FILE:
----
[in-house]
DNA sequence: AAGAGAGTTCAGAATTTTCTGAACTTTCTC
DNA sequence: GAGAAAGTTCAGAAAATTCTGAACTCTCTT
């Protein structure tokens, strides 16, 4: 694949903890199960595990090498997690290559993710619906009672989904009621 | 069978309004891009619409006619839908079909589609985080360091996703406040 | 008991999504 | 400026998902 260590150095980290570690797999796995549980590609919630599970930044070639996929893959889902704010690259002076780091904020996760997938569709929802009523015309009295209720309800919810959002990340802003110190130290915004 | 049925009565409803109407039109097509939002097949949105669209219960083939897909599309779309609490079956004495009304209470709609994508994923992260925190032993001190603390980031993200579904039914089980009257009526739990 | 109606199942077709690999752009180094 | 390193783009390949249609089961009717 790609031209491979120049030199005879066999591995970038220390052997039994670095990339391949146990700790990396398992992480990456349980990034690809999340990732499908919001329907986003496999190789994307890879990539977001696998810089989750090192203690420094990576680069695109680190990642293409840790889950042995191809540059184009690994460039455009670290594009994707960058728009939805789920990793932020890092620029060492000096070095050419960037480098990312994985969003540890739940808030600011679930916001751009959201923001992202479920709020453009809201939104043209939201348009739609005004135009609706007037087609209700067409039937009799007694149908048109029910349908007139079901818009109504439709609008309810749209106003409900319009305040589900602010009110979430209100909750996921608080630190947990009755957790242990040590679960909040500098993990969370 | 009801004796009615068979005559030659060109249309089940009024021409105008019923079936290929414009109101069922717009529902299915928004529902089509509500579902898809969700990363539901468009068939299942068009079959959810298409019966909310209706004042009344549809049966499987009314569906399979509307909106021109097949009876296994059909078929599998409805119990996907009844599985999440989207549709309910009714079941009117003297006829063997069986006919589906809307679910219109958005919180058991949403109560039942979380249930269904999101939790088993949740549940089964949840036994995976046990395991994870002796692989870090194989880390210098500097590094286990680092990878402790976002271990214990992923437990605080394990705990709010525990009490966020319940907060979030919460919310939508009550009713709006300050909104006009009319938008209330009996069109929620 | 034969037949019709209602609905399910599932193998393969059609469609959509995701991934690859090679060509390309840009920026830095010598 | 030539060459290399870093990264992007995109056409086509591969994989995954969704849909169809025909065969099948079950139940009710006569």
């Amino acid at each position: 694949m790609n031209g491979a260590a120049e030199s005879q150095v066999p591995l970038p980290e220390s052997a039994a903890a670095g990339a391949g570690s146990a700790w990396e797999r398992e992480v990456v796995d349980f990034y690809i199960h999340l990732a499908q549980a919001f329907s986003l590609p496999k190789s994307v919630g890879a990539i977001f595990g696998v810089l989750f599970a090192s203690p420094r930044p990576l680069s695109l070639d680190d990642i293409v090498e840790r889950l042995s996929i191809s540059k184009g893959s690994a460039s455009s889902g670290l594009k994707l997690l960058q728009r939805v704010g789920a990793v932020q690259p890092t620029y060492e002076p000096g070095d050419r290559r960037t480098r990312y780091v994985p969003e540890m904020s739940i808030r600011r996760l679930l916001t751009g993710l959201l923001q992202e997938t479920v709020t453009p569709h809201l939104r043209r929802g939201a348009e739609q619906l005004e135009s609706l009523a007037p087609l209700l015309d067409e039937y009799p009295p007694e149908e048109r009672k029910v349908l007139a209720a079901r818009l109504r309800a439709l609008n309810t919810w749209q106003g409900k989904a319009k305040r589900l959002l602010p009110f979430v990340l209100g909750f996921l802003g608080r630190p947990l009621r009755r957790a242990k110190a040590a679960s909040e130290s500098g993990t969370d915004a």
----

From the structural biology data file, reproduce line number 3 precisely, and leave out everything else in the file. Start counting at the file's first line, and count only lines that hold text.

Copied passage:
DNA sequence: GAGAAAGTTCAGAAAATTCTGAACTCTCTT